Recalling her motivation for making this work, Ringgold has explained, “I became fascinated with the ability of art to document the time, place, and cultural identity of the artist. How could I, as an African American woman artist, document what was happening around me?” Ringgold’s American People Series confronts race relations in the United States in the 1960s; this work, the mural-scale painting that concluded the series, evokes the riots that were then erupting around the country. On the canvas, blood spatters evenly across an interracial group of men, women, and children, suggesting that no one is free from this struggle. Their clothing—smart dresses and business attire—implies that a well-off professional class is being held accountable in this scene
of violent chaos.
Ringgold has allied herself with a range of artists who took contemporary violence as their subject, from Jacob Lawrence to Pablo Picasso. In particular, Die’s scale, composition, and abstract background explicitly refer to Picasso’s Guernica: Ringgold studied that monumental 1937 depiction of the tragedies of war at MoMA when the painting was on long-term loan there from 1939 to 1981. Even as she was looking back, however, Ringgold was also looking ahead: “I was . . . terrified because I saw Die as a prophecy of our times.” The children grasping each other near the center of the painting give form to this fear of the future.
Publication excerpt from MoMA Highlights: 375 Works from The Museum of Modern Art, New York (New York: The Museum of Modern Art, 2019)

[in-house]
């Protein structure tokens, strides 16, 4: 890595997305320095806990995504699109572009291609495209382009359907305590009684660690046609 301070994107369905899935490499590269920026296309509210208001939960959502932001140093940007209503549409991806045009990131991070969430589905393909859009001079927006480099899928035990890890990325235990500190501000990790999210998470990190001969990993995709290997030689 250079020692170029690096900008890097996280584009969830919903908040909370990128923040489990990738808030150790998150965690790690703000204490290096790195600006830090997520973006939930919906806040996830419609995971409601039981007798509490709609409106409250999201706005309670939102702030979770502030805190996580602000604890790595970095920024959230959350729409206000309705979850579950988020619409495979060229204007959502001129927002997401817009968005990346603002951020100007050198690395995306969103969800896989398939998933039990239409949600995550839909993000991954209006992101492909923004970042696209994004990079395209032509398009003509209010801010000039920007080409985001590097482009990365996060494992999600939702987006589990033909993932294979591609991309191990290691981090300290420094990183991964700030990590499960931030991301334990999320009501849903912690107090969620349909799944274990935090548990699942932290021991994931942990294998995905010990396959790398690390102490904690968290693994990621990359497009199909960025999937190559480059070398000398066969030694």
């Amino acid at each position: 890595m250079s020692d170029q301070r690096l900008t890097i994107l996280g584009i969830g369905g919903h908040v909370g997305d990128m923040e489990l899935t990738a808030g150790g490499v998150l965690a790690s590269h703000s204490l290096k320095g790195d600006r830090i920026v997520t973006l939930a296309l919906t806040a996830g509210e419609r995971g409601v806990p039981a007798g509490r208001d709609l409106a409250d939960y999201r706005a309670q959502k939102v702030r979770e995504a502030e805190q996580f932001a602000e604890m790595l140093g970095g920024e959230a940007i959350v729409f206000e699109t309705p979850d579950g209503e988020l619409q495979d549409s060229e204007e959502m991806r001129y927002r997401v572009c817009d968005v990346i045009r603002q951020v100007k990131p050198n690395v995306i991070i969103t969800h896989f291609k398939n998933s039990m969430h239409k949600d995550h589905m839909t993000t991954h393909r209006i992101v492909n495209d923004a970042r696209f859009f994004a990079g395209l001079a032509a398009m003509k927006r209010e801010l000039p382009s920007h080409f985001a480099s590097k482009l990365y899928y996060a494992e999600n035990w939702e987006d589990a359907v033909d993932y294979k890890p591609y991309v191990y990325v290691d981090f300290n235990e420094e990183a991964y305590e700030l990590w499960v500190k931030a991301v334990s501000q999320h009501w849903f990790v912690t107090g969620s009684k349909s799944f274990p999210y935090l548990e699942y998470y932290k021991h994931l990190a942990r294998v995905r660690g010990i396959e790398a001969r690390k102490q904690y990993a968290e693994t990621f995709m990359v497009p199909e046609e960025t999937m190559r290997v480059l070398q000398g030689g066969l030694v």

This frenzied spectacle set against a gridded sidewalk responds to the street riots that broke out in the United States in the 1960s. Ringgold said she wanted to show an “abstraction of what the fights were really all about, and they had a lot to do with race and class, and no one was left out.” The artist depicted the figures wearing business attire and fashionable dress to express how racial antagonisms permeate all segments of American society. In the middle of the chaos, two children sit “trying to help each other out.” Ringgold based her composition on Picasso’s Guernica (1937)—the artist’s response to the atrocities of the Spanish Civil War—which she regularly visited when the monumental canvas was on display at The Museum of Modern Art.
Gallery label from 2019
The frenzied spectacle depicted here evokes the race riots that engulfed the United States in the 1960s. The composition is also reminiscent of Pablo Picasso's Guernica (1937)—the artist's response to the atrocities of the Spanish Civil War—which Ringgold visited regularly at The Museum of Modern Art. Ringgold's decision to present the figures of Die in business attire and fashionable dresses speaks to the hidden racial antagonisms that permeate even the most well-to-do segments of American society. The work was intended not only to address the tense race relations of the moment when it was made but also to express the artist's fear that racial violence would continue to escalate in the future.
Gallery label from 2016.